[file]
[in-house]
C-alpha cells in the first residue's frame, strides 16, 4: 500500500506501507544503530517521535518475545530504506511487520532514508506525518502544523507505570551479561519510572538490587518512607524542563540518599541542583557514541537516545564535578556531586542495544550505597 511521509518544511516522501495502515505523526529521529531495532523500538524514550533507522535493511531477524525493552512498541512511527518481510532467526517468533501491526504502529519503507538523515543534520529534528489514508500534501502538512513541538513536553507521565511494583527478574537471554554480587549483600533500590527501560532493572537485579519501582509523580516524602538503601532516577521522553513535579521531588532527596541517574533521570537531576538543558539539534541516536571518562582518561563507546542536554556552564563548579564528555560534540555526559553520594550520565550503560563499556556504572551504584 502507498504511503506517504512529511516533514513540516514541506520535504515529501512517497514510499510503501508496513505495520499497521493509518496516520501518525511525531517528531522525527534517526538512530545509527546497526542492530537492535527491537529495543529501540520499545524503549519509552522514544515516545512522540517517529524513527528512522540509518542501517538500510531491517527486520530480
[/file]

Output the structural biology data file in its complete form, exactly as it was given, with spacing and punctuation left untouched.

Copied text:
[in-house]
C-alpha cells in the first residue's frame, strides 16, 4: 500500500506501507544503530517521535518475545530504506511487520532514508506525518502544523507505570551479561519510572538490587518512607524542563540518599541542583557514541537516545564535578556531586542495544550505597 511521509518544511516522501495502515505523526529521529531495532523500538524514550533507522535493511531477524525493552512498541512511527518481510532467526517468533501491526504502529519503507538523515543534520529534528489514508500534501502538512513541538513536553507521565511494583527478574537471554554480587549483600533500590527501560532493572537485579519501582509523580516524602538503601532516577521522553513535579521531588532527596541517574533521570537531576538543558539539534541516536571518562582518561563507546542536554556552564563548579564528555560534540555526559553520594550520565550503560563499556556504572551504584 502507498504511503506517504512529511516533514513540516514541506520535504515529501512517497514510499510503501508496513505495520499497521493509518496516520501518525511525531517528531522525527534517526538512530545509527546497526542492530537492535527491537529495543529501540520499545524503549519509552522514544515516545512522540517517529524513527528512522540509518542501517538500510531491517527486520530480